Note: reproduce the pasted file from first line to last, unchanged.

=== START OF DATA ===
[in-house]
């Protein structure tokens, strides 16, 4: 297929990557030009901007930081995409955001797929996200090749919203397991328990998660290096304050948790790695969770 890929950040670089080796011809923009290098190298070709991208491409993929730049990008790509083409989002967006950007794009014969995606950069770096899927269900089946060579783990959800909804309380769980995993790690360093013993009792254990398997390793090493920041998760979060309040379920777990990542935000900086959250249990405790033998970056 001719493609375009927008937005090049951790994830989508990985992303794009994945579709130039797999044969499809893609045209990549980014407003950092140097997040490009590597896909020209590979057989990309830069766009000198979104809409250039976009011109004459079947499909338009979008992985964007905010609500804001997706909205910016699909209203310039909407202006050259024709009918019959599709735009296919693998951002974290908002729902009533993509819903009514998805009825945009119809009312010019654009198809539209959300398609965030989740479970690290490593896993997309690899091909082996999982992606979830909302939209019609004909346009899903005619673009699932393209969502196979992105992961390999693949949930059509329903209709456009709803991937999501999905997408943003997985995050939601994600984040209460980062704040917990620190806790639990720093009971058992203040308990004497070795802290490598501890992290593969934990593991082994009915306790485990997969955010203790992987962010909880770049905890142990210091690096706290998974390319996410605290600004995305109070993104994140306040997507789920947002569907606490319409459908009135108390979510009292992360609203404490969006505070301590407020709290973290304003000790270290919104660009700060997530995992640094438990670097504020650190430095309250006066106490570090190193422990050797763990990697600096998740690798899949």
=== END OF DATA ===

[in-house]
């Protein structure tokens, strides 16, 4: 297929990557030009901007930081995409955001797929996200090749919203397991328990998660290096304050948790790695969770 890929950040670089080796011809923009290098190298070709991208491409993929730049990008790509083409989002967006950007794009014969995606950069770096899927269900089946060579783990959800909804309380769980995993790690360093013993009792254990398997390793090493920041998760979060309040379920777990990542935000900086959250249990405790033998970056 001719493609375009927008937005090049951790994830989508990985992303794009994945579709130039797999044969499809893609045209990549980014407003950092140097997040490009590597896909020209590979057989990309830069766009000198979104809409250039976009011109004459079947499909338009979008992985964007905010609500804001997706909205910016699909209203310039909407202006050259024709009918019959599709735009296919693998951002974290908002729902009533993509819903009514998805009825945009119809009312010019654009198809539209959300398609965030989740479970690290490593896993997309690899091909082996999982992606979830909302939209019609004909346009899903005619673009699932393209969502196979992105992961390999693949949930059509329903209709456009709803991937999501999905997408943003997985995050939601994600984040209460980062704040917990620190806790639990720093009971058992203040308990004497070795802290490598501890992290593969934990593991082994009915306790485990997969955010203790992987962010909880770049905890142990210091690096706290998974390319996410605290600004995305109070993104994140306040997507789920947002569907606490319409459908009135108390979510009292992360609203404490969006505070301590407020709290973290304003000790270290919104660009700060997530995992640094438990670097504020650190430095309250006066106490570090190193422990050797763990990697600096998740690798899949």